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How to Rule the World: The Coming Battle Over the Global Economy

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A debate is taking place over what values should define the international order. For global elites, it is a debate about how to rule the world: a conflict between one vision of global order based on U.S. empire and another based on an expanding, corporate-controlled global economy. These visions are not entirely distinct. How to Rule the World explains how they overlap and A debate is taking place over what values should define the international order. For global elites, it is a debate about how to rule the world: a conflict between one vision of global order based on U.S. empire and another based on an expanding, corporate-controlled global economy. These visions are not entirely distinct. How to Rule the World explains how they overlap and also how, at critical moments, they clash with one another. The book is written, however, not from the perspective of power, but from the perspective of those who believe the world should be governed according to principles of democratic participation and self-determination. Mark Engler explains how the Bush administration has reshaped globalization in ways that will affect us for years to come. Such changes have created a setting that few protesters in Seattle or elsewhere could have foreseen: Global trade talks are collapsing. International institutions that drew protests, like the IMF and the World Bank, face uncertain futures. Moreover, U.S. unilateralism has created international divides that endanger the future progress of the type of multilateral globalization that thrived throughout the 1990s.


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A debate is taking place over what values should define the international order. For global elites, it is a debate about how to rule the world: a conflict between one vision of global order based on U.S. empire and another based on an expanding, corporate-controlled global economy. These visions are not entirely distinct. How to Rule the World explains how they overlap and A debate is taking place over what values should define the international order. For global elites, it is a debate about how to rule the world: a conflict between one vision of global order based on U.S. empire and another based on an expanding, corporate-controlled global economy. These visions are not entirely distinct. How to Rule the World explains how they overlap and also how, at critical moments, they clash with one another. The book is written, however, not from the perspective of power, but from the perspective of those who believe the world should be governed according to principles of democratic participation and self-determination. Mark Engler explains how the Bush administration has reshaped globalization in ways that will affect us for years to come. Such changes have created a setting that few protesters in Seattle or elsewhere could have foreseen: Global trade talks are collapsing. International institutions that drew protests, like the IMF and the World Bank, face uncertain futures. Moreover, U.S. unilateralism has created international divides that endanger the future progress of the type of multilateral globalization that thrived throughout the 1990s.

30 review for How to Rule the World: The Coming Battle Over the Global Economy

  1. 5 out of 5

    Geoffrey Fox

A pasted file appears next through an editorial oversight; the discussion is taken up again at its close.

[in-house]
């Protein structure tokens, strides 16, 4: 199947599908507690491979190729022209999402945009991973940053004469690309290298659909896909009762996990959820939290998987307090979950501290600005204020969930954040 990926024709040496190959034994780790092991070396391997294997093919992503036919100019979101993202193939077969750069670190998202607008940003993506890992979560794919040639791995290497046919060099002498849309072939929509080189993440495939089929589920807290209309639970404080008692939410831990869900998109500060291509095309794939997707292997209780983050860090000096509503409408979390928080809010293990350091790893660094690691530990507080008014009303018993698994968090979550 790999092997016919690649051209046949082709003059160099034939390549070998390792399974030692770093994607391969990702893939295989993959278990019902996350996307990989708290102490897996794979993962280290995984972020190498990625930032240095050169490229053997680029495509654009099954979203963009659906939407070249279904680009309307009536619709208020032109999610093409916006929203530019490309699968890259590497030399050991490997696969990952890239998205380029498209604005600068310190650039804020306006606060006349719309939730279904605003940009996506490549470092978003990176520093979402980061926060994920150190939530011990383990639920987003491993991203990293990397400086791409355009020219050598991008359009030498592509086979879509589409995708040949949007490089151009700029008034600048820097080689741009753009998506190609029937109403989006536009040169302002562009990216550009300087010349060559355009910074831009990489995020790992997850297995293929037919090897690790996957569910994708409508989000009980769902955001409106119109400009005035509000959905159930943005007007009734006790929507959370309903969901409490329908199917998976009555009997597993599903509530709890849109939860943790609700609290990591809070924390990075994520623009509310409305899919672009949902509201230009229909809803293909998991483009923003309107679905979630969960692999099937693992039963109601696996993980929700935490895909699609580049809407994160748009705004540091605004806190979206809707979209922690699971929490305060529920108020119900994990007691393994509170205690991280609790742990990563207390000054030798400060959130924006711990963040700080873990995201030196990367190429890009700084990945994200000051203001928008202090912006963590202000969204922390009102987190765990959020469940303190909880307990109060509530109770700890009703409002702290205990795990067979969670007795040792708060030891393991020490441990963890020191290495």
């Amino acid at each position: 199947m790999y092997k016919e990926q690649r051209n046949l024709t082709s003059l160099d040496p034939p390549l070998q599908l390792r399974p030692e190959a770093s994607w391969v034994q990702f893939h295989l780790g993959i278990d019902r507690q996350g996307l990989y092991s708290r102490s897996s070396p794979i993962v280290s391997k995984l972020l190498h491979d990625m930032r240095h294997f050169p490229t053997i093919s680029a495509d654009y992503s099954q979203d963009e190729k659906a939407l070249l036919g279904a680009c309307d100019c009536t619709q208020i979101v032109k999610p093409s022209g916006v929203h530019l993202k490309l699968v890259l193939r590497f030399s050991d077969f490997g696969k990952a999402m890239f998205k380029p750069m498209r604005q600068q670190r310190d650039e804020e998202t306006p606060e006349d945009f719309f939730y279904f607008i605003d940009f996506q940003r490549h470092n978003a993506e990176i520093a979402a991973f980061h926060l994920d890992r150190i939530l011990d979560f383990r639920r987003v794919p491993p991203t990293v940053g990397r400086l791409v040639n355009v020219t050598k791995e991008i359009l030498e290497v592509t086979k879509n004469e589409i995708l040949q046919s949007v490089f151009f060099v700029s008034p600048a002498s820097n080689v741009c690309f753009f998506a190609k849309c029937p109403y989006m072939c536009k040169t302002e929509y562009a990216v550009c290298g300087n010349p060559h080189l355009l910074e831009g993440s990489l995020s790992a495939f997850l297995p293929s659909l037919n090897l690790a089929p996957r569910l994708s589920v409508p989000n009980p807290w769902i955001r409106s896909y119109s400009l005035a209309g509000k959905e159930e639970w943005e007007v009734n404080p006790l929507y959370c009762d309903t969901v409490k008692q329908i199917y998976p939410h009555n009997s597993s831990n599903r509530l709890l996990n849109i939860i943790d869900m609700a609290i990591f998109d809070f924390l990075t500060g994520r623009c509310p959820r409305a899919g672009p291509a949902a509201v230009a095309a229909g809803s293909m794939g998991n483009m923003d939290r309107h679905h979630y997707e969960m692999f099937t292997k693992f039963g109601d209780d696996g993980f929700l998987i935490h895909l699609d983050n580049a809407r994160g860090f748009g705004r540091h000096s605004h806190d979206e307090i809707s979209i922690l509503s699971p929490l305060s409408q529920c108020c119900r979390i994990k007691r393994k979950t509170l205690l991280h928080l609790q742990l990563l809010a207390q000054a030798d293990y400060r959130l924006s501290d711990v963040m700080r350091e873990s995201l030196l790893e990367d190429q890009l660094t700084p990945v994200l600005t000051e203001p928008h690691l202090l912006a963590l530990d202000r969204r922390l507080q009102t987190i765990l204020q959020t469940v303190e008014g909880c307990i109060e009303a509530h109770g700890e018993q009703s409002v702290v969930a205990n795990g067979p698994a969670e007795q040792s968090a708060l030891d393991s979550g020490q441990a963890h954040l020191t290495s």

According to Mark Engler, the masters of wealth have split into two camps about how to rule the world, which leaves an opening for others of us to seize the terrain for a globalization that works for humanity. In fact, as Engler is well aware and Marx pointed out long ago, the ruling groups have always been divided in many ways by their fierce competition for bigger slices of the wealth. But since World War II and Bretton Woods, they had come to accept a framework of cooperation, by which the eli According to Mark Engler, the masters of wealth have split into two camps about how to rule the world, which leaves an opening for others of us to seize the terrain for a globalization that works for humanity. In fact, as Engler is well aware and Marx pointed out long ago, the ruling groups have always been divided in many ways by their fierce competition for bigger slices of the wealth. But since World War II and Bretton Woods, they had come to accept a framework of cooperation, by which the elites of the most powerful industrialized economies protected one another from threats to their power from outsiders including any reform-minded elites in poorer nations, rebellious workers or underclass in their own countries, and of course revolutionary movements backed by the USSR or Communist China. This cooperation was effected in large part by global institutions including the International Monetary Fund and World Bank (using debt-pressure to keep poor nations' economies safe for transnational investors from the U.S., Western Europe or Japan), the World Trade Organization (to make sure the poor nations didn't protect their own industries from rich nations' exports), NATO (backing the economic rules by armed force), and other treaties and agreements. Since one country, the U.S., had the greatest wealth and greatest military force in all these institutions, it was able to assure that they and others (including the U.N.) generally acted in accord with the interests of its own national military-industrial complex. The arrangement did cause occasional inconvenience for big U.S. corporations, however, since it required them to abide by the same rules that they demanded of everyone else and for important international actions to be agreed upon by all the major players. The Bush government team changed all that. They have acted repeatedly outside the international institutions to make separate trade deals outside the WTO and IMF, and defied international law, the World Court and the UN (demanding exemptions from international law for U.S. troops abroad, invading Iraq, Guantánamo, etc.). This has split the world's elites, who no longer had much of a say in the actions of the world's biggest power. The two camps of the would-be rulers of the world are those who want to go back to something like the older international system, and the U.S. go-it-aloners and their (very few) allies abroad. But the Bush-Cheney offensive of the past 8 years has brought both systems to a crisis. The old mechanisms of global control are broken. For example, almost all of Latin America has now freed itself of the destructive control that the IMF had over their economies. And the attempted new style of control, an unabashed and undisguised Pax Americana, is proving unsustainable. The U.S. cannot fight all the wars its policies provoke, and can't even win in the big ones it has got into now, in Iraq and Afghanistan. And the country's economic might also looks precarious. Engler points out the fallacy of the slogan, "There is no alternative" to globalized capitalism as we know it. There is always the alternative of saying, as Bolivia has recently to water and gas companies seeking monopolies, "No." And there are always many alternatives within the system. What there is not is a single, unified opposition movement with a clearly defined program -- and that, Engler thinks, is just fine. And I agree with him. Our last single, unified opposition movement, very tightly unified, its cadres firmly disciplined and marching on orders, the world Communist movement, turned out to be too disciplined and rigid to adapt to ever changing, many-faceted realities. "Capitalism" is not united and never has been, that has been its strength, what has allowed aspects of it to thrive and grow even as other expressions of it became obsolete and died. Opposition to particular capitalist abuses has to be as flexible and creative as capitalism itself. "Capitalism" is not one thing but many different ways for people to seek private profit from public goods, and there are just as many ways to try to re-channel that private profit motive into public welfare. Engler is particulary good, and amusing, in his critiques of Thomas Friedman's global enthusiasms and the limitations of Joseph Stieglitz's acute denunciations of current practices (though without proposing a radical alternative). Also valuable is his chapter on how countries of Latin America -- backed in different ways by Venezuela's oil wealth and Brazil's enormous agricultural and industrial potential -- are changing the ways the game has to be played. He gives us no assurance that we can make a better world -- that wiser people with more generous, solidary motives can come to rule it -- but he shows that there is a chance. As for what we can do, I think he's pointing us in the same direction as two older researchers whose books I've mentioned here. See my notes on Alain Touraine, Penser autrement, and Ulrich Beck, Power in the Global Age.